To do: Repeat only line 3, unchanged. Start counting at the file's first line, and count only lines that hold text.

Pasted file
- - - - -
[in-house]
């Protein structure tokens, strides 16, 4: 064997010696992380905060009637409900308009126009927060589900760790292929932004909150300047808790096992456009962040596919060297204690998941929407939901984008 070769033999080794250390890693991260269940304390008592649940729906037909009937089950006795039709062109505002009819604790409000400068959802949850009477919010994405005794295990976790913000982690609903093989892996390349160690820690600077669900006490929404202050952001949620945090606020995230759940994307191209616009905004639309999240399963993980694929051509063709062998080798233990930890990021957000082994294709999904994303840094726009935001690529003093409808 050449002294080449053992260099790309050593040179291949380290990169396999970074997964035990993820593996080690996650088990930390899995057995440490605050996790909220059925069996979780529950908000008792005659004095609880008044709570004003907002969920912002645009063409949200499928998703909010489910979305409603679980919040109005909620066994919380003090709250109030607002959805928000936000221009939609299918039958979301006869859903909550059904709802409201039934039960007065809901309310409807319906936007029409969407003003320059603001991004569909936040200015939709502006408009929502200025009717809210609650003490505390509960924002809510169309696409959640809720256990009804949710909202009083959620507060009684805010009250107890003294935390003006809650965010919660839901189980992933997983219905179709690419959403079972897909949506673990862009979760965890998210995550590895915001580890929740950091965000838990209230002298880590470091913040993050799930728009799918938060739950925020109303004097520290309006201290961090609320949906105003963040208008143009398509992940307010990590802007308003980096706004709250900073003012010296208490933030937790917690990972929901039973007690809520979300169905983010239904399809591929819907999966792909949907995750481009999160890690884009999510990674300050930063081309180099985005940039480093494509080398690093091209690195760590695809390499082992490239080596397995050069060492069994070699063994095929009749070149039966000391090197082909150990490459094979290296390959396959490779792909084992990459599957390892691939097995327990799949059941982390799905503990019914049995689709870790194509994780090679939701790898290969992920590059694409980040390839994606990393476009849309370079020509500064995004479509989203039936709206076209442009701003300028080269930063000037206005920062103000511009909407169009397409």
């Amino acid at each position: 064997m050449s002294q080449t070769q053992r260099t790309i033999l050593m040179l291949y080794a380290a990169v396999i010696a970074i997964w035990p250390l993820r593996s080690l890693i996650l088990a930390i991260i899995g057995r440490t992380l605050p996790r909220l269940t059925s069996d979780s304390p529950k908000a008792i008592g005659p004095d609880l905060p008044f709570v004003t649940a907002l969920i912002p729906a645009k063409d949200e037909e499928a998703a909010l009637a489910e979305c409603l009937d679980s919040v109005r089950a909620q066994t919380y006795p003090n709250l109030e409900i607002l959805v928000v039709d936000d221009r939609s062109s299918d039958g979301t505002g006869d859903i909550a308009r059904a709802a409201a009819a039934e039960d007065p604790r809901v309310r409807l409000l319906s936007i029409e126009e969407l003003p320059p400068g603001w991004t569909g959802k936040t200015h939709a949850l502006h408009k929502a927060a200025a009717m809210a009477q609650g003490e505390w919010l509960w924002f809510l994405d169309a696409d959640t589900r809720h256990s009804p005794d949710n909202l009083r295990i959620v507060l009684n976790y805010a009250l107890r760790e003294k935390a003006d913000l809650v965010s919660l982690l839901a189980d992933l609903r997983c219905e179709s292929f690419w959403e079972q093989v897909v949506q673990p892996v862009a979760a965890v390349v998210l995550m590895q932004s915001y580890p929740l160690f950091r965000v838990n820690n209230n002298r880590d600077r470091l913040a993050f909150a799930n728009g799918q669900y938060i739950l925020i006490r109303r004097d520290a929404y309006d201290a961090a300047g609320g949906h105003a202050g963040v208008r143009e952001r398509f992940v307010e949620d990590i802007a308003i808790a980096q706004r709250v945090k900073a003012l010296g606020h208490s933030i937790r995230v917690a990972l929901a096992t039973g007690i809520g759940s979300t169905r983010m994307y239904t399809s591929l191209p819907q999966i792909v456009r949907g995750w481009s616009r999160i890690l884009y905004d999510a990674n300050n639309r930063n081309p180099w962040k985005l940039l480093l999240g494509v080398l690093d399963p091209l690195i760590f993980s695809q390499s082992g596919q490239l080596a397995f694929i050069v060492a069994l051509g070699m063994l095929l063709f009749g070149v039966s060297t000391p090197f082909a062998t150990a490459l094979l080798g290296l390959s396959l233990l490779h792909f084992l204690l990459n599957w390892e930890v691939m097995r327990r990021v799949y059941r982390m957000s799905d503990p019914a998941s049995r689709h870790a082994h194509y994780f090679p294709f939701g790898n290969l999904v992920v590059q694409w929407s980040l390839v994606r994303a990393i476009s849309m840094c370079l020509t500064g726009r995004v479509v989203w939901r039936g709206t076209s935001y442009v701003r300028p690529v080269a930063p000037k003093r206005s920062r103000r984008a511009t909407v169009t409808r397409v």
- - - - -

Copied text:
């Amino acid at each position: 064997m050449s002294q080449t070769q053992r260099t790309i033999l050593m040179l291949y080794a380290a990169v396999i010696a970074i997964w035990p250390l993820r593996s080690l890693i996650l088990a930390i991260i899995g057995r440490t992380l605050p996790r909220l269940t059925s069996d979780s304390p529950k908000a008792i008592g005659p004095d609880l905060p008044f709570v004003t649940a907002l969920i912002p729906a645009k063409d949200e037909e499928a998703a909010l009637a489910e979305c409603l009937d679980s919040v109005r089950a909620q066994t919380y006795p003090n709250l109030e409900i607002l959805v928000v039709d936000d221009r939609s062109s299918d039958g979301t505002g006869d859903i909550a308009r059904a709802a409201a009819a039934e039960d007065p604790r809901v309310r409807l409000l319906s936007i029409e126009e969407l003003p320059p400068g603001w991004t569909g959802k936040t200015h939709a949850l502006h408009k929502a927060a200025a009717m809210a009477q609650g003490e505390w919010l509960w924002f809510l994405d169309a696409d959640t589900r809720h256990s009804p005794d949710n909202l009083r295990i959620v507060l009684n976790y805010a009250l107890r760790e003294k935390a003006d913000l809650v965010s919660l982690l839901a189980d992933l609903r997983c219905e179709s292929f690419w959403e079972q093989v897909v949506q673990p892996v862009a979760a965890v390349v998210l995550m590895q932004s915001y580890p929740l160690f950091r965000v838990n820690n209230n002298r880590d600077r470091l913040a993050f909150a799930n728009g799918q669900y938060i739950l925020i006490r109303r004097d520290a929404y309006d201290a961090a300047g609320g949906h105003a202050g963040v208008r143009e952001r398509f992940v307010e949620d990590i802007a308003i808790a980096q706004r709250v945090k900073a003012l010296g606020h208490s933030i937790r995230v917690a990972l929901a096992t039973g007690i809520g759940s979300t169905r983010m994307y239904t399809s591929l191209p819907q999966i792909v456009r949907g995750w481009s616009r999160i890690l884009y905004d999510a990674n300050n639309r930063n081309p180099w962040k985005l940039l480093l999240g494509v080398l690093d399963p091209l690195i760590f993980s695809q390499s082992g596919q490239l080596a397995f694929i050069v060492a069994l051509g070699m063994l095929l063709f009749g070149v039966s060297t000391p090197f082909a062998t150990a490459l094979l080798g290296l390959s396959l233990l490779h792909f084992l204690l990459n599957w390892e930890v691939m097995r327990r990021v799949y059941r982390m957000s799905d503990p019914a998941s049995r689709h870790a082994h194509y994780f090679p294709f939701g790898n290969l999904v992920v590059q694409w929407s980040l390839v994606r994303a990393i476009s849309m840094c370079l020509t500064g726009r995004v479509v989203w939901r039936g709206t076209s935001y442009v701003r300028p690529v080269a930063p000037k003093r206005s920062r103000r984008a511009t909407v169009t409808r397409v």